• Mutual Funds – a collection of ownership in multiple companies that are collectively bought and held together. You would buy a “share” of the mutual fund. By buying one share of the mutual fund, you own a portion of the performance of the entire portfolio known as the net asset value. Mutual funds are typically “actively managed.” They are typically strategically organized with the intent to beat the market (usually the S&P 500 Index is the comparison benchmark). Mutual funds can be stock mutual funds or bond mutual funds.
  • Index Funds – a mutual fund that tracks a specific index (such as the S&P 500, NASDAQ, Dow Jones, Russell 1000/2000/3000). These are typically referred to as passively managed, meaning that they are set at one time and set to match the current index’s performance due to owning the exact same percentage of shares that the companies represent in their respective index. These essentially represent “the market” in different indexes. The most popular index fund is the S&P 500 index fund that is set to exactly track the S&P 500. By owning one share of the index fund, you own a small slice of each of those 500 companies.
  • Stocks – a share of ownership in a company. Typically, you would buy a certain number or dollar amount of stock in a particular company. This refers to owning stock(s) in a single company whereas a mutual/index fund would be owning shares in multiple companies.
  • Bonds – are essentially loans made to large organizations. There are high quality grades of bonds and low quality (i.e. “junk bonds”). These typically have a lower rate of return than stocks due to less risk of default. Typically, people own a percentage of both stocks and bonds known as asset allocation.
  • Asset Allocation – refers to two things most often in investing. Asset allocation is crucial to optimizing your expected rate of return on your investment! I highly recommend learning as much as possible about asset allocation before you start investing so you understand what you’re doing and why you’re doing it. That will keep you from freaking out in a bear market as well as from getting too excited in a bull market!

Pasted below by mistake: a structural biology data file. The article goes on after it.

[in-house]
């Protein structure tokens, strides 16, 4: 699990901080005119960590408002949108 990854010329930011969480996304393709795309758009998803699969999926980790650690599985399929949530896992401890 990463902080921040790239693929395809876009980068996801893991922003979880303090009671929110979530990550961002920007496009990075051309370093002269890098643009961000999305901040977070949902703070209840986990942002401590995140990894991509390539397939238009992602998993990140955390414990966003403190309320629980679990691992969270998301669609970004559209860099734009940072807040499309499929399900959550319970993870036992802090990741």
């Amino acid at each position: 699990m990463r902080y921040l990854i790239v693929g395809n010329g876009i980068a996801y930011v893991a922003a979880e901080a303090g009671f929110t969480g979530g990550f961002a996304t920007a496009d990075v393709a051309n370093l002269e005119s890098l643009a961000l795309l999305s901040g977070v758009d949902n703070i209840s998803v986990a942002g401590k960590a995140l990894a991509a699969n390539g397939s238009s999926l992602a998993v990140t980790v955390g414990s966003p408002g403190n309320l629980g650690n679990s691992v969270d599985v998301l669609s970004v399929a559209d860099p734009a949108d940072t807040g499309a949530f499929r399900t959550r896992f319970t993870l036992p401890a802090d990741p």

• First – refers to the stock:bond ratio. You must decide how much of your money you allocate to stocks and how much to bonds. Typically, this ratio shifts from a higher stock:bond ratio early in life towards a lower stock:bond ratio as you near retirement age.
    • Second – refers to the different types of stocks or mutual/index funds you own. Now we are talking about the percentage of your money you invest in domestic (American) stocks vs. international (either Pacific Rim/Asia, Europe, Emerging markets, etc.) or could refer to different asset classes such as owning shares of healthcare mutual funds vs. financial company mutual funds vs. real estate.
  • Certificates of Deposit (CDs) – a savings certificate with a fixed maturity date with specified interest. Typically, a low rate of return, these may have a place in your investment portfolio for money you know you’ll want in a relatively short amount of time but you can’t afford to risk investing in the stock market in case of a market downturn before you need the money. These are a safer investment, hence the lower rate of return.
  • Retirement Accounts – this generally refers to accounts that are tax advantaged in which your money either grows tax free (Roth IRA) or tax advantaged (Traditional IRA/401k) where you invest non-taxed money and then pay taxes on it when you withdraw it. There are multiple other retirement options such as SEP IRAs, etc. We’ll cover these more specifically in the future on investing. These investments are tax advantaged and as such, are specifically for retirement. You should not plan on contributing to these and withdrawing the money for use until you are older than 59.5 years old or you will pay a 10% penalty as well as taxes!! This is long-term saving!
  • Vested – to become vested means that you have worked at a company long enough to keep their retirement contribution match. Usually this might be 2-3 years or it will be “if you stay at the company for 3 years, you will be 50% vested but if you stay at the company for 6 years you will be 100% vested.” The percentage you are vested is the percentage of the company’s “match” that they contribute to your specific retirement savings plan.
  • Investing – typically we are generally referring to placing money into stocks, bonds, etc. to grow the money faster than a savings account. We’ll cover a lot more specifics on investing in the future! Investing is honestly when personal finance really starts to pay off because it’s when you start seeing your pile of retirement money add up to something and you gain some momentum!